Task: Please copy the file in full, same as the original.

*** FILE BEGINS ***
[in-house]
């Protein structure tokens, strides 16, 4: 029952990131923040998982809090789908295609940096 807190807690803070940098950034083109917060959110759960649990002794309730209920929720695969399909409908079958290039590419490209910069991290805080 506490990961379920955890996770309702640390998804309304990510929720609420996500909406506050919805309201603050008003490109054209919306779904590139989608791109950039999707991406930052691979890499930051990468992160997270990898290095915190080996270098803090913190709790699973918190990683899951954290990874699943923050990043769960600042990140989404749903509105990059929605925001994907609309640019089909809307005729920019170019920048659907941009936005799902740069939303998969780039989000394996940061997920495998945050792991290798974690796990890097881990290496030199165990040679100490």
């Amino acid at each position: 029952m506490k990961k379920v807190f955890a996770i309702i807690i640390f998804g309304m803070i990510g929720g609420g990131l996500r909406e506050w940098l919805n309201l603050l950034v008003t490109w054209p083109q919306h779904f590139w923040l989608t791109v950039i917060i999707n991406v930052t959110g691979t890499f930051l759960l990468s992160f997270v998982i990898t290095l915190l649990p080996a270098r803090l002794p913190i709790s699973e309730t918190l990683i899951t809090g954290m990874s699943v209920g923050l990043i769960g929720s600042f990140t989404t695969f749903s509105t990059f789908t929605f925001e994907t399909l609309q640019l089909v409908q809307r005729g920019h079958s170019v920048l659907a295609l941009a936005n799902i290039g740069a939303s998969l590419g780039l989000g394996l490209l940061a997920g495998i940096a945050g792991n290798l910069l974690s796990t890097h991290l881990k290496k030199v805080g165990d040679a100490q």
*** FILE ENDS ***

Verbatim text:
[in-house]
């Protein structure tokens, strides 16, 4: 029952990131923040998982809090789908295609940096 807190807690803070940098950034083109917060959110759960649990002794309730209920929720695969399909409908079958290039590419490209910069991290805080 506490990961379920955890996770309702640390998804309304990510929720609420996500909406506050919805309201603050008003490109054209919306779904590139989608791109950039999707991406930052691979890499930051990468992160997270990898290095915190080996270098803090913190709790699973918190990683899951954290990874699943923050990043769960600042990140989404749903509105990059929605925001994907609309640019089909809307005729920019170019920048659907941009936005799902740069939303998969780039989000394996940061997920495998945050792991290798974690796990890097881990290496030199165990040679100490």
């Amino acid at each position: 029952m506490k990961k379920v807190f955890a996770i309702i807690i640390f998804g309304m803070i990510g929720g609420g990131l996500r909406e506050w940098l919805n309201l603050l950034v008003t490109w054209p083109q919306h779904f590139w923040l989608t791109v950039i917060i999707n991406v930052t959110g691979t890499f930051l759960l990468s992160f997270v998982i990898t290095l915190l649990p080996a270098r803090l002794p913190i709790s699973e309730t918190l990683i899951t809090g954290m990874s699943v209920g923050l990043i769960g929720s600042f990140t989404t695969f749903s509105t990059f789908t929605f925001e994907t399909l609309q640019l089909v409908q809307r005729g920019h079958s170019v920048l659907a295609l941009a936005n799902i290039g740069a939303s998969l590419g780039l989000g394996l490209l940061a997920g495998i940096a945050g792991n290798l910069l974690s796990t890097h991290l881990k290496k030199v805080g165990d040679a100490q």